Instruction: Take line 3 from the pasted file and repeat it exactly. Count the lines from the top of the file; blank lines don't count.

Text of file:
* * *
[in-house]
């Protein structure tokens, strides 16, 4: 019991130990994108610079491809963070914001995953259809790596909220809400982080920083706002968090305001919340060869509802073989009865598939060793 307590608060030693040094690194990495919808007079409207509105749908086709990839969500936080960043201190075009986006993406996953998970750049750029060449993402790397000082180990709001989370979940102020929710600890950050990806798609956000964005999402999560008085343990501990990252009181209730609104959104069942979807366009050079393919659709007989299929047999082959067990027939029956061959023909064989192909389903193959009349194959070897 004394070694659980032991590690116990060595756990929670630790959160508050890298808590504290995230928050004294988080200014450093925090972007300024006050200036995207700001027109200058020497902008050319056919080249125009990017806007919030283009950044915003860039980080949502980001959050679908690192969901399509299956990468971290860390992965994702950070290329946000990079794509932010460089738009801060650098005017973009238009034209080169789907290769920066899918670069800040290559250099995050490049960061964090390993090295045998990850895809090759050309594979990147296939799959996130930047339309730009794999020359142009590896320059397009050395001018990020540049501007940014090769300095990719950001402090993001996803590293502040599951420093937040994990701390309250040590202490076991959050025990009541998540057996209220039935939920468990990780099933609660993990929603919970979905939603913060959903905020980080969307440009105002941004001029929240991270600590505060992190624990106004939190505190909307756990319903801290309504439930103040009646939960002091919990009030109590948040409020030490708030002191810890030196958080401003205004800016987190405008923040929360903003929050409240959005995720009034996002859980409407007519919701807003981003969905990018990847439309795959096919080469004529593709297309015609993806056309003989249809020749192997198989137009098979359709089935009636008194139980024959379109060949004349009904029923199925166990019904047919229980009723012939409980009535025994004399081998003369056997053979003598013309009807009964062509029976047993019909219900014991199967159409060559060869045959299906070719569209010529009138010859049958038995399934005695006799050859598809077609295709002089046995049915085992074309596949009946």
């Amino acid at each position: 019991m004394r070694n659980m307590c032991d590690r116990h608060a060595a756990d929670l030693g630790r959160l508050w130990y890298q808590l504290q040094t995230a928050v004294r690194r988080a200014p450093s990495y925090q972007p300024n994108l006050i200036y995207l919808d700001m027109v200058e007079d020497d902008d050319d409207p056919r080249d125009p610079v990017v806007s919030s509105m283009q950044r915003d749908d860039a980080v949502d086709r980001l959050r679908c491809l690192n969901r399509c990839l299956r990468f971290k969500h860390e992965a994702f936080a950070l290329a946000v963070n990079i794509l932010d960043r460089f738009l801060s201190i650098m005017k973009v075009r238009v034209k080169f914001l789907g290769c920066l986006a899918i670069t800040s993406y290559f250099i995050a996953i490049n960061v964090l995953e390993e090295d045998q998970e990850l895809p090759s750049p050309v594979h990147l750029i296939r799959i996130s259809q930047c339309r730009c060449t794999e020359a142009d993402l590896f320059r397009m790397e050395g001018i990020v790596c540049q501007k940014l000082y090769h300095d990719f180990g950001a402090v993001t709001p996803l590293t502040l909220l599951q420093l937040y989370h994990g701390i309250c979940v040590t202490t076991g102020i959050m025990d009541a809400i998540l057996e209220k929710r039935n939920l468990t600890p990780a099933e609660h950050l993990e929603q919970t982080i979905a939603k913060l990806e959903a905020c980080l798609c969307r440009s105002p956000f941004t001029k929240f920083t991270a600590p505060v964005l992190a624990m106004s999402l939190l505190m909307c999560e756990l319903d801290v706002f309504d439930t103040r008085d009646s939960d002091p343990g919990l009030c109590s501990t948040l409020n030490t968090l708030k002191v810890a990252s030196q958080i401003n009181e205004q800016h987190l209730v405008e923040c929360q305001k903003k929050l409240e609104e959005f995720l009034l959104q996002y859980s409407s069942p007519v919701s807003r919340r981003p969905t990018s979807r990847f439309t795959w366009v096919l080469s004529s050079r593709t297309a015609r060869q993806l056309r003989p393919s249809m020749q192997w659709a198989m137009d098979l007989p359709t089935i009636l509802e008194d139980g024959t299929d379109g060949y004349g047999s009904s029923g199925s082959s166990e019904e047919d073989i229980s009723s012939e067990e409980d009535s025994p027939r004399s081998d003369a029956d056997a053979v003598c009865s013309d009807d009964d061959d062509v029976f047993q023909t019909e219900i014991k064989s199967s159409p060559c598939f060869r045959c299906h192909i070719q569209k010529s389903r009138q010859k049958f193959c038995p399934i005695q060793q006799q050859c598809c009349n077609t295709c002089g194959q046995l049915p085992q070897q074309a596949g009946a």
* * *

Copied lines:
């Amino acid at each position: 019991m004394r070694n659980m307590c032991d590690r116990h608060a060595a756990d929670l030693g630790r959160l508050w130990y890298q808590l504290q040094t995230a928050v004294r690194r988080a200014p450093s990495y925090q972007p300024n994108l006050i200036y995207l919808d700001m027109v200058e007079d020497d902008d050319d409207p056919r080249d125009p610079v990017v806007s919030s509105m283009q950044r915003d749908d860039a980080v949502d086709r980001l959050r679908c491809l690192n969901r399509c990839l299956r990468f971290k969500h860390e992965a994702f936080a950070l290329a946000v963070n990079i794509l932010d960043r460089f738009l801060s201190i650098m005017k973009v075009r238009v034209k080169f914001l789907g290769c920066l986006a899918i670069t800040s993406y290559f250099i995050a996953i490049n960061v964090l995953e390993e090295d045998q998970e990850l895809p090759s750049p050309v594979h990147l750029i296939r799959i996130s259809q930047c339309r730009c060449t794999e020359a142009d993402l590896f320059r397009m790397e050395g001018i990020v790596c540049q501007k940014l000082y090769h300095d990719f180990g950001a402090v993001t709001p996803l590293t502040l909220l599951q420093l937040y989370h994990g701390i309250c979940v040590t202490t076991g102020i959050m025990d009541a809400i998540l057996e209220k929710r039935n939920l468990t600890p990780a099933e609660h950050l993990e929603q919970t982080i979905a939603k913060l990806e959903a905020c980080l798609c969307r440009s105002p956000f941004t001029k929240f920083t991270a600590p505060v964005l992190a624990m106004s999402l939190l505190m909307c999560e756990l319903d801290v706002f309504d439930t103040r008085d009646s939960d002091p343990g919990l009030c109590s501990t948040l409020n030490t968090l708030k002191v810890a990252s030196q958080i401003n009181e205004q800016h987190l209730v405008e923040c929360q305001k903003k929050l409240e609104e959005f995720l009034l959104q996002y859980s409407s069942p007519v919701s807003r919340r981003p969905t990018s979807r990847f439309t795959w366009v096919l080469s004529s050079r593709t297309a015609r060869q993806l056309r003989p393919s249809m020749q192997w659709a198989m137009d098979l007989p359709t089935i009636l509802e008194d139980g024959t299929d379109g060949y004349g047999s009904s029923g199925s082959s166990e019904e047919d073989i229980s009723s012939e067990e409980d009535s025994p027939r004399s081998d003369a029956d056997a053979v003598c009865s013309d009807d009964d061959d062509v029976f047993q023909t019909e219900i014991k064989s199967s159409p060559c598939f060869r045959c299906h192909i070719q569209k010529s389903r009138q010859k049958f193959c038995p399934i005695q060793q006799q050859c598809c009349n077609t295709c002089g194959q046995l049915p085992q070897q074309a596949g009946a």